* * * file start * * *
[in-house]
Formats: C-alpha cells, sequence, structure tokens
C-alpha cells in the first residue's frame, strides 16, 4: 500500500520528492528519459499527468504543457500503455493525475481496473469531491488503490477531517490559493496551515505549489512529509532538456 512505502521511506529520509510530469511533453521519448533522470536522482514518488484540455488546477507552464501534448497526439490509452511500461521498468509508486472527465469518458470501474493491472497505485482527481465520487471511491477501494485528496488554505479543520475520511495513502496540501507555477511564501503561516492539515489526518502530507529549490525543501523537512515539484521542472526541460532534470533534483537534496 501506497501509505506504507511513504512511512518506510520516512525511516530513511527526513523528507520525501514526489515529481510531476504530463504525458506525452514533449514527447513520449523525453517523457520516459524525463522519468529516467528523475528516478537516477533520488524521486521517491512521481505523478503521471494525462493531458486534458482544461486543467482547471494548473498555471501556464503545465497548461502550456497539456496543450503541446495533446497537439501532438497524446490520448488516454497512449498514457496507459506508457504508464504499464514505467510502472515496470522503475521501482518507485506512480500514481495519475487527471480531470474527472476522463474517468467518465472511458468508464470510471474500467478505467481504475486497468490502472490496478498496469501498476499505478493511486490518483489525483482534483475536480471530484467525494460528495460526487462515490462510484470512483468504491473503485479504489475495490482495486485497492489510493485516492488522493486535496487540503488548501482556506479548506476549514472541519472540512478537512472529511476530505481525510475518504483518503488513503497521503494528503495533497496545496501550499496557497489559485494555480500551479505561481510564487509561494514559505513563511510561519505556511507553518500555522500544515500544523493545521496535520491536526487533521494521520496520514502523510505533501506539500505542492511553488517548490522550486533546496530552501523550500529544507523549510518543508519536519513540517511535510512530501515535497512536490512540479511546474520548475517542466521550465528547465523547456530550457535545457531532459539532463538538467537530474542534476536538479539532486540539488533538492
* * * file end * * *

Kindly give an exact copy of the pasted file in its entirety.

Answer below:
[in-house]
Formats: C-alpha cells, sequence, structure tokens
C-alpha cells in the first residue's frame, strides 16, 4: 500500500520528492528519459499527468504543457500503455493525475481496473469531491488503490477531517490559493496551515505549489512529509532538456 512505502521511506529520509510530469511533453521519448533522470536522482514518488484540455488546477507552464501534448497526439490509452511500461521498468509508486472527465469518458470501474493491472497505485482527481465520487471511491477501494485528496488554505479543520475520511495513502496540501507555477511564501503561516492539515489526518502530507529549490525543501523537512515539484521542472526541460532534470533534483537534496 501506497501509505506504507511513504512511512518506510520516512525511516530513511527526513523528507520525501514526489515529481510531476504530463504525458506525452514533449514527447513520449523525453517523457520516459524525463522519468529516467528523475528516478537516477533520488524521486521517491512521481505523478503521471494525462493531458486534458482544461486543467482547471494548473498555471501556464503545465497548461502550456497539456496543450503541446495533446497537439501532438497524446490520448488516454497512449498514457496507459506508457504508464504499464514505467510502472515496470522503475521501482518507485506512480500514481495519475487527471480531470474527472476522463474517468467518465472511458468508464470510471474500467478505467481504475486497468490502472490496478498496469501498476499505478493511486490518483489525483482534483475536480471530484467525494460528495460526487462515490462510484470512483468504491473503485479504489475495490482495486485497492489510493485516492488522493486535496487540503488548501482556506479548506476549514472541519472540512478537512472529511476530505481525510475518504483518503488513503497521503494528503495533497496545496501550499496557497489559485494555480500551479505561481510564487509561494514559505513563511510561519505556511507553518500555522500544515500544523493545521496535520491536526487533521494521520496520514502523510505533501506539500505542492511553488517548490522550486533546496530552501523550500529544507523549510518543508519536519513540517511535510512530501515535497512536490512540479511546474520548475517542466521550465528547465523547456530550457535545457531532459539532463538538467537530474542534476536538479539532486540539488533538492